We used an indirect enzyme-linked immunosorbent assay (iELISA) and the rose bengal test (RBT) to test for anti-Brucella antibodies in moose (Alces alces gigas), muskoxen (Ovibos moschatus), and plains bison (Bison bison bison) from various game management units (GMUs) in Alaska, US, sampled from 1982 to 2010. A portion of the sera had previously been tested with the standard plate test (SPT), the buffered Brucella antigen (BBA) card test, and the card test (CARD). No antibody-positive plains bison were identified. Anti-Brucella antibodies were detected in moose (iELISA, n=4/87; RBT, n=4/87; SPT, n=4/5; BBA, n=4/4) from GMU 23 captured in 1992, 1993, and 1995 and in muskoxen (iELISA, n=4/52; RBT, n=4/52; CARD, n=4/35) from GMUs 26A and 26B captured in 2004, 2006, and 2007. A negative effect of infection on the health of individuals of these species is probable. The presence of antibody-positive animals from 1992 to 2007 suggests presence of brucellae over time. The antibody-positive animals were found in northern Alaska, an area with a historically higher prevalence of Brucella-positive caribou, and a spillover of Brucella suis biovar 4 from caribou may have occurred. Brucella suis biovar 4 causes human brucellosis, and transmission from consumption of moose and muskoxen is possible.
Identifying factors shaping secondary sexual traits is essential in understanding how their variation may influence male fitness. Little information is available on the allocation of resources to antler growth in territorial ungulates with low sexual size dimorphism. We investigated phenotypic and environmental factors affecting both absolute and relative antler size of male roe deer in three contrasting populations in France and Sweden. In the three populations, we found marked age-specific variation in antler size, with an increase in both absolute and relative antler size between yearling and prime-age stages, followed by a decrease (senescence) for males older than 7 years. Antler size increased allometrically with body mass. This increase was particularly strong for senescent males, suggesting the evolution of two reproductive tactics: heavy old males invested particularly heavily in antler growth (potentially remaining competitive for territories), whereas light old males grew small antlers (potentially abandoning territory defense). Finally, environmental conditions had little effect on antler size: only population density negatively affected absolute antler size in one of the three populations. Antler size may therefore provide an honest signal of male phenotypic quality in roe deer. We discuss the implications of these results in terms of territory tenure and mating competition.
Partially migratory populations, where one portion of a population conducts seasonal migrations (migrants) while the other remains on a single range (residents), are common in ungulates. Studies that assess trade-offs between migratory strategies typically compare the amount of predation risk and forage resources migrants and residents are exposed to only while on separate ranges and assume both groups intermix completely while on sympatric ranges. Here we provide one of the first tests of this assumption by comparing the amount of overlap between home ranges of GPS-collared migrant and resident elk and fine-scale exposure to wolf predation risk and forage biomass at telemetry locations on a sympatric winter range in west-central Alberta, Canada. Overlap between migrant and resident home ranges increased throughout the winter, and both groups were generally intermixed and exposed to equal forage biomass. During the day, both migrants and residents avoided predation risk by remaining in areas far from timber with high human activity, which wolves avoided. However, at night wolves moved onto the grasslands close to humans and away from timber. Resident elk were consistently closer to areas of human activity and further from timber than migrants, possibly because of a habituation to humans. As a result, resident elk were exposed to higher night-time predation risk than migrants. Our study does not support the assumption that migrant and resident elk are exposed to equal predation risk on their sympatric range when human presence alters predation risk dynamics and habituation to humans is unequal between migratory strategies.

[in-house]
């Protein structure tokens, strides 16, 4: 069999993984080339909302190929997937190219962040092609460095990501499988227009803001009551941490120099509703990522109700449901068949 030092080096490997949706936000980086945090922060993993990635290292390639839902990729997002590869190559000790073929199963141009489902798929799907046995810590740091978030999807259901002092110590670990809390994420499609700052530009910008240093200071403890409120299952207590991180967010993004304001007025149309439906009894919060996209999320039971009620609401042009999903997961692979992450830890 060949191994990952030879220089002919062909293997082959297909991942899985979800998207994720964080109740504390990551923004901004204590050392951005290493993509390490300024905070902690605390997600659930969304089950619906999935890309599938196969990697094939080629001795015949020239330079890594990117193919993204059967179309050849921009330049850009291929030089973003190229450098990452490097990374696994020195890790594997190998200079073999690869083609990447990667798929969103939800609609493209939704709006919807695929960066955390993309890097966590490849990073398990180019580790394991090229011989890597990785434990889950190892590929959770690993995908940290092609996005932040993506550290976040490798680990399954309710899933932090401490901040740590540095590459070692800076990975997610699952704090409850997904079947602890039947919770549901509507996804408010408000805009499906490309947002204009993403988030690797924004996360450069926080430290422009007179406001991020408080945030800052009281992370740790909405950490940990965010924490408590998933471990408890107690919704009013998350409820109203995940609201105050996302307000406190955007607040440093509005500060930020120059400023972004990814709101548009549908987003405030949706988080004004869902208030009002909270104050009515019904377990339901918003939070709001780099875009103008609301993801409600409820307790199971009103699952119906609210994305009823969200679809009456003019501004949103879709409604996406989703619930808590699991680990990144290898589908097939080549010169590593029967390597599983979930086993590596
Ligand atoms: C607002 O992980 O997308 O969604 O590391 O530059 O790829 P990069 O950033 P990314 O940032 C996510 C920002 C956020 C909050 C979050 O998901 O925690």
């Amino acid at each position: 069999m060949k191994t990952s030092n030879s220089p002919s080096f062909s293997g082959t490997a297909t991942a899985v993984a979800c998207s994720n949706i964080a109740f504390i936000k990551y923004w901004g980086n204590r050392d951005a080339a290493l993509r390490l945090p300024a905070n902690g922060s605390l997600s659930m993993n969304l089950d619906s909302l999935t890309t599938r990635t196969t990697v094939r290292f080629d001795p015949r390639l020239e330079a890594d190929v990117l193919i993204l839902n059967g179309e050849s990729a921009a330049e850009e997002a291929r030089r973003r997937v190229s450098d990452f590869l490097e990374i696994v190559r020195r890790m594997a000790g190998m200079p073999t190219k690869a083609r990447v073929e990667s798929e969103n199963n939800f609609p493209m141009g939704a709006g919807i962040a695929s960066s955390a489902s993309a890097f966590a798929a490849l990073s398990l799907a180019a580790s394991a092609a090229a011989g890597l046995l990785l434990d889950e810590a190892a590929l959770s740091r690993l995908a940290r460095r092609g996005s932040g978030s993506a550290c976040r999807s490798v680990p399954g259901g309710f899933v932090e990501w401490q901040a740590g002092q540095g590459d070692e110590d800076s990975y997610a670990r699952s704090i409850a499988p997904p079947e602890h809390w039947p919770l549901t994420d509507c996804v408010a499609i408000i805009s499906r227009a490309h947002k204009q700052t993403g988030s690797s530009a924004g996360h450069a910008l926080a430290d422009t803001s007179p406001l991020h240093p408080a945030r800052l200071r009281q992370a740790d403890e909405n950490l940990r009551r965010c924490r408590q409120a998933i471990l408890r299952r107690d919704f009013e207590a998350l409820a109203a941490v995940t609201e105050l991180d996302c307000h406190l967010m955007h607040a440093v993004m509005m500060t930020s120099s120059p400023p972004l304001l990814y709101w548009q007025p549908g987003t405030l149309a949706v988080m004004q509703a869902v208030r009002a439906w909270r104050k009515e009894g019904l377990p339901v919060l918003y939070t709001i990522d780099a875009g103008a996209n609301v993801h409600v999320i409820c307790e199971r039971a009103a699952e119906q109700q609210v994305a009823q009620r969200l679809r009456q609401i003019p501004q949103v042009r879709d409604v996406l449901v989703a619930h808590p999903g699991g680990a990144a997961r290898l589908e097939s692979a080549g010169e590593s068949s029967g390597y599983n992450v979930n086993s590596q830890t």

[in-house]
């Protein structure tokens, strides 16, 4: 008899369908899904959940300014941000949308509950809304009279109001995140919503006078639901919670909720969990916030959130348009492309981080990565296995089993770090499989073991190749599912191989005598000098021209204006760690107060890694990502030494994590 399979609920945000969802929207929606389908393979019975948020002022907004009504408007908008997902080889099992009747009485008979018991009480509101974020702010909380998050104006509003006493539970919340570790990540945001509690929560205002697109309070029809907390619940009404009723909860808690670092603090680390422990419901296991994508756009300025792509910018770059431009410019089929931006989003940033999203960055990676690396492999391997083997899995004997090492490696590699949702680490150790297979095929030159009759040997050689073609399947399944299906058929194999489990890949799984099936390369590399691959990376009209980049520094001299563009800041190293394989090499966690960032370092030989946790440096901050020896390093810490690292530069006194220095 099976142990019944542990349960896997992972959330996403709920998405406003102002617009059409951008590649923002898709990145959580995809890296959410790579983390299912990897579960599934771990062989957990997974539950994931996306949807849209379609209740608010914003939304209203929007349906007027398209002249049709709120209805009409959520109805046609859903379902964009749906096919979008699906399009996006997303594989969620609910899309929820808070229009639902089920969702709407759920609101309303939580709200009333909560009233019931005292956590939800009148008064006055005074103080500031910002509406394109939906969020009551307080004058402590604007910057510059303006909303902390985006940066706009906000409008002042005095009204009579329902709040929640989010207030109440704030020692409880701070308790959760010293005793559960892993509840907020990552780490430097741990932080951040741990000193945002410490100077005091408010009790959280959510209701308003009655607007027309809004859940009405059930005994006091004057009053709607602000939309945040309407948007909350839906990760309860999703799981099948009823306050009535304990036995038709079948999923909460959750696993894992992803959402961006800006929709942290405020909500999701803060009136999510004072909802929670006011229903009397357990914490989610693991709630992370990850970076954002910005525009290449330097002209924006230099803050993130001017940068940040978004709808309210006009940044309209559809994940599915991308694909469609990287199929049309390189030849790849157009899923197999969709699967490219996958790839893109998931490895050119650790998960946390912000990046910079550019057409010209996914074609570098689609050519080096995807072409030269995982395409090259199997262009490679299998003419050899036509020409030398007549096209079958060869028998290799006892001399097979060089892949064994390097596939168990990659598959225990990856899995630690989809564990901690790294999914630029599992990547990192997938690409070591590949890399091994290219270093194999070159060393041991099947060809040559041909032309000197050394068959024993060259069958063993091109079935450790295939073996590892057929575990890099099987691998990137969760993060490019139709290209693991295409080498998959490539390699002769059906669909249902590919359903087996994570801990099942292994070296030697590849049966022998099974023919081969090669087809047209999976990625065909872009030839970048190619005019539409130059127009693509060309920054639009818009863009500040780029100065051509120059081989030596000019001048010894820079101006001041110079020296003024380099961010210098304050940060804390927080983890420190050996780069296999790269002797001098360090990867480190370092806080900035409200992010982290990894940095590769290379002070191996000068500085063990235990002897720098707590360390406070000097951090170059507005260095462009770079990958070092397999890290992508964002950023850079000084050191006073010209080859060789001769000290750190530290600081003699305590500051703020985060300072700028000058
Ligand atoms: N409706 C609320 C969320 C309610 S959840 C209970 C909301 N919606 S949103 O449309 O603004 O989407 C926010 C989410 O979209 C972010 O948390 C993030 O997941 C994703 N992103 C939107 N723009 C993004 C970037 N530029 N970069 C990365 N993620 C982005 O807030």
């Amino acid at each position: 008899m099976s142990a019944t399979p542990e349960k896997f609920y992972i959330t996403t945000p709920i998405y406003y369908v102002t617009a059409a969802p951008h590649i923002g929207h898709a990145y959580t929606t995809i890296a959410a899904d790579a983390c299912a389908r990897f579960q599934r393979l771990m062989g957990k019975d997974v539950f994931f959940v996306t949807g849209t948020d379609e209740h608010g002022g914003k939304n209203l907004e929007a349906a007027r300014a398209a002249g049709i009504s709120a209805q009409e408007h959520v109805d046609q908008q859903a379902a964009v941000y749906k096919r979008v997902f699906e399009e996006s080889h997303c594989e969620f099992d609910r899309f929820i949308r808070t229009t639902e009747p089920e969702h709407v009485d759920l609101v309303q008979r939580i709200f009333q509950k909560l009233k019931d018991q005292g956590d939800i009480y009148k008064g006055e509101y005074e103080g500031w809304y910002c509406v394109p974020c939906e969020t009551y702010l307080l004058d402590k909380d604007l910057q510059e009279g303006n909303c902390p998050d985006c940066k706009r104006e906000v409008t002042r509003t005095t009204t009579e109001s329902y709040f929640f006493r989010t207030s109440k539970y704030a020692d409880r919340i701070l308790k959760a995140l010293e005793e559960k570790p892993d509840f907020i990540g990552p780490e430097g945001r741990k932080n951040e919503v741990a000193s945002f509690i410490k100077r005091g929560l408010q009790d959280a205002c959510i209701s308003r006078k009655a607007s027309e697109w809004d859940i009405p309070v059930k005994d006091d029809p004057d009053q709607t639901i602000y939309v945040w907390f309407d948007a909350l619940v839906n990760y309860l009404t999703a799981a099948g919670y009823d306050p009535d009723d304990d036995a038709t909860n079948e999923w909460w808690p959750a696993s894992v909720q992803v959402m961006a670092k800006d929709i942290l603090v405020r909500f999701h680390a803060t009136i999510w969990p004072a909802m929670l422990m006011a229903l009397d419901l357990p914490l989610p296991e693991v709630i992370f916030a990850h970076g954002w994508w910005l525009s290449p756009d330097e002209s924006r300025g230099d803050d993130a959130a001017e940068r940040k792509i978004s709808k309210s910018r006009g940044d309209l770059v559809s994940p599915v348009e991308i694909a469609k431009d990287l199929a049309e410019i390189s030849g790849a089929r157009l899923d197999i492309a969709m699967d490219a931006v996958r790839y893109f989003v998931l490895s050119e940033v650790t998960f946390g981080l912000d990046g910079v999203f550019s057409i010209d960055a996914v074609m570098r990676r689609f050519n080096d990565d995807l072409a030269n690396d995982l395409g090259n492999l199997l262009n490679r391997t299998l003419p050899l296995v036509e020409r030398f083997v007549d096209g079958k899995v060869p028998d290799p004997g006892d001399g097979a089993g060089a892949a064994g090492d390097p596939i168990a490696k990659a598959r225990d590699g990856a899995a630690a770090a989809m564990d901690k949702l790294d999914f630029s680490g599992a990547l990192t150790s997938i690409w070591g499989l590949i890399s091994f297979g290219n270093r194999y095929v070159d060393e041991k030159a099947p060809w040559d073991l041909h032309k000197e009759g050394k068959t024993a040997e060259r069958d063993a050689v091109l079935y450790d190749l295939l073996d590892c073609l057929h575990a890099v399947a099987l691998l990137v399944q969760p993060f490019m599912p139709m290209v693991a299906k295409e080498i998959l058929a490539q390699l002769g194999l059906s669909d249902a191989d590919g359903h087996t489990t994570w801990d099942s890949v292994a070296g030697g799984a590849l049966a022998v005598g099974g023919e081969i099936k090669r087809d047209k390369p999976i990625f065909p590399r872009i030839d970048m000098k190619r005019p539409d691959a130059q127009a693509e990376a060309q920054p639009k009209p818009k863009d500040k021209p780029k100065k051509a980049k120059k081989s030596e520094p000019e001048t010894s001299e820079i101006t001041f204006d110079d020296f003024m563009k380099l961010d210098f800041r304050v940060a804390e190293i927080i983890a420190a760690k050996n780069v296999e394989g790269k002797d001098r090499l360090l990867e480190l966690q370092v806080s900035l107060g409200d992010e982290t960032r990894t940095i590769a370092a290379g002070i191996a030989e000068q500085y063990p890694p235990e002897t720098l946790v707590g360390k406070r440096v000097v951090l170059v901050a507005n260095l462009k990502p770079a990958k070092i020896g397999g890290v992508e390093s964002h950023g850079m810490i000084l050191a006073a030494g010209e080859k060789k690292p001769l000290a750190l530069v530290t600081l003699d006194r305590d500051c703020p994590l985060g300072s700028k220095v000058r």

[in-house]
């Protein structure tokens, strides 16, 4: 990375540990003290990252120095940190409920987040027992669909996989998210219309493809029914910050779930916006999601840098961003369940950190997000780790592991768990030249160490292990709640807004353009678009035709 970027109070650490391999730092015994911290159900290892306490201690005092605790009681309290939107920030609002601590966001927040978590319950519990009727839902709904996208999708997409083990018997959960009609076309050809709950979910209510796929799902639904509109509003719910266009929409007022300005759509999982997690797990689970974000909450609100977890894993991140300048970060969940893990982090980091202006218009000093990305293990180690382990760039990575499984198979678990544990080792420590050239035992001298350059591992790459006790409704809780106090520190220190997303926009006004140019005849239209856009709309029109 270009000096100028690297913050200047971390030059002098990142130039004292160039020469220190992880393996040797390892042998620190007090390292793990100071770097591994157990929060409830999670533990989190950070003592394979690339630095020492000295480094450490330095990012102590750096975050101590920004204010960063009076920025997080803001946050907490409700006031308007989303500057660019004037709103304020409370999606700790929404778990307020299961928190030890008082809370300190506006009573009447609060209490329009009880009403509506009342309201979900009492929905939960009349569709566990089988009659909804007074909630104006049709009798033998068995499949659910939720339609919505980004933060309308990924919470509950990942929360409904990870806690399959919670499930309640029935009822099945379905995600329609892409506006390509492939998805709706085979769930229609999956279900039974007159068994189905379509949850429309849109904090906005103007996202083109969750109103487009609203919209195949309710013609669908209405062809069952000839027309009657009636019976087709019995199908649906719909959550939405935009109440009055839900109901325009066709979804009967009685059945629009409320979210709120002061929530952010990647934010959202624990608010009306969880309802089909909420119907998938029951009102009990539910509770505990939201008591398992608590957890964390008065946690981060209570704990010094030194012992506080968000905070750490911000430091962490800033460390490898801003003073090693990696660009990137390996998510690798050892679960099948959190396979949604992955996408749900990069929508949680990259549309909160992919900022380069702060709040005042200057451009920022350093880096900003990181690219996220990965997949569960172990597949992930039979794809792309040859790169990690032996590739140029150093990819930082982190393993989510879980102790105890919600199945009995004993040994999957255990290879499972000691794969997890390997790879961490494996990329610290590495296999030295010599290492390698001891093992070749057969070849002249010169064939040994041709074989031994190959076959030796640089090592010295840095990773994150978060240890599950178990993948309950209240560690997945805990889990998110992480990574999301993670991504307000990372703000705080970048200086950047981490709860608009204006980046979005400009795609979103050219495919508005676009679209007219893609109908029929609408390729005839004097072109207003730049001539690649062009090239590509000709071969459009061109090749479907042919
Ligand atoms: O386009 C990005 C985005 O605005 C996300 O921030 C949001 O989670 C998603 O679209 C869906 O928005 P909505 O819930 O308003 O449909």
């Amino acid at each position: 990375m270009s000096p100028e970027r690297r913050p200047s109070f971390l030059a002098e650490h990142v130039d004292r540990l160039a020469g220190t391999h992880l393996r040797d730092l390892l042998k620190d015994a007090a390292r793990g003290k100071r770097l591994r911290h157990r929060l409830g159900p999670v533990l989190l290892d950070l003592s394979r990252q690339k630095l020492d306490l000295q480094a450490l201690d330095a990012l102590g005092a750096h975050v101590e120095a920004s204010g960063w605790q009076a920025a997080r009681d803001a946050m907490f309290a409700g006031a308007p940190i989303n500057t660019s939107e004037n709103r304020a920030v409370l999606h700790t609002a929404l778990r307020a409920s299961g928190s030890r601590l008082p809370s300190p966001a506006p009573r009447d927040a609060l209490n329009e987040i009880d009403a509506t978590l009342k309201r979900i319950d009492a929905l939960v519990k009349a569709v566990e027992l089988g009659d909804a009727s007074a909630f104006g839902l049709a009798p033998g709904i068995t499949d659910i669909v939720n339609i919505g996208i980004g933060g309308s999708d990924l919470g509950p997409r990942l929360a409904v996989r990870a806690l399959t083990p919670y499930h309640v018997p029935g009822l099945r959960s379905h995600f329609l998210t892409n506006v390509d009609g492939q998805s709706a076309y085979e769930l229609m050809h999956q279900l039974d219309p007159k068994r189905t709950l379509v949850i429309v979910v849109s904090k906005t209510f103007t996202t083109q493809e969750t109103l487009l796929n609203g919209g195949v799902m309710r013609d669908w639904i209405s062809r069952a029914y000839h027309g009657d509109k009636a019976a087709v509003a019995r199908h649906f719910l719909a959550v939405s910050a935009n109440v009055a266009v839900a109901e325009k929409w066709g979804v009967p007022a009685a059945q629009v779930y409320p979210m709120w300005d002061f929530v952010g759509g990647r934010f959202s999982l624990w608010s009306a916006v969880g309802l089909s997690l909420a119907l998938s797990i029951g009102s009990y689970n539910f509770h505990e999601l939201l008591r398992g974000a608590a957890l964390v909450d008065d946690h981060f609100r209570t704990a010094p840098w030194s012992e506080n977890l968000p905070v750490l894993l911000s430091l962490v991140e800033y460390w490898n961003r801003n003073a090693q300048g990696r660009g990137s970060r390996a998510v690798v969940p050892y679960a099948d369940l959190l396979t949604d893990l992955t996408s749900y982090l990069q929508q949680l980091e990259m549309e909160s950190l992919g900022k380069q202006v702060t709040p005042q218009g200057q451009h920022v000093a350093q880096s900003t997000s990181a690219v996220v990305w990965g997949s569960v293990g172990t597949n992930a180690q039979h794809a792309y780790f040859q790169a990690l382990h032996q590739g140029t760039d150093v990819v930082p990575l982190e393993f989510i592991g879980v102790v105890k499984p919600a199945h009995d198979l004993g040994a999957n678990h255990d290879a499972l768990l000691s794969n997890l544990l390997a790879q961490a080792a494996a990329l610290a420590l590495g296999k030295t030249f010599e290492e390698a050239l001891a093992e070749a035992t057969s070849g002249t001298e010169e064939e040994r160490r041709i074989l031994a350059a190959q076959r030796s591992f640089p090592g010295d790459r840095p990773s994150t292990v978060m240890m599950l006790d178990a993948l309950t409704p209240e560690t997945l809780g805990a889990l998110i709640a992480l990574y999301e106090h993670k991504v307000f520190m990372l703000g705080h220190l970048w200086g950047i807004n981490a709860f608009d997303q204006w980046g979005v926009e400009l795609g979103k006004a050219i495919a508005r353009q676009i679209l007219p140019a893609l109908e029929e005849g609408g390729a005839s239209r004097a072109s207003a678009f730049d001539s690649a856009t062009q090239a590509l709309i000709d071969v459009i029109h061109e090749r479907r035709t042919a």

The impact of anthropogenic disturbance on the fitness of prey should depend on the relative effect of human activities on different trophic levels. This verification remains rare, however, especially for large animals. We investigated the functional link between habitat selection of female caribou (Rangifer tarandus) and the survival of their calves, a fitness correlate. This top-down controlled population of the threatened forest-dwelling caribou inhabits a managed forest occupied by wolves (Canis lupus) and black bears (Ursus americanus). Sixty-one per cent of calves died from bear predation within two months following their birth. Variation in habitat selection tactics among mothers resulted in different mortality risks for their calves. When calves occupied areas with few deciduous trees, they were more likely to die from predation if the local road density was high. Although caribou are typically associated with pristine forests, females selected recent cutovers without negative impact on calf survival. This selection became detrimental, however, as regeneration took place in harvested stands owing to increased bear predation. We demonstrate that human disturbance has asymmetrical consequences on the trophic levels of a food web involving multiple large mammals, which resulted in habitat selection tactics with a greater short-term fitness payoff and, therefore, with higher evolutionary opportunity.
Cites: Oecologia. 2005 Jun;144(2):257-6715891849
Cites: Proc Biol Sci. 2006 Jun 22;273(1593):1449-5416777736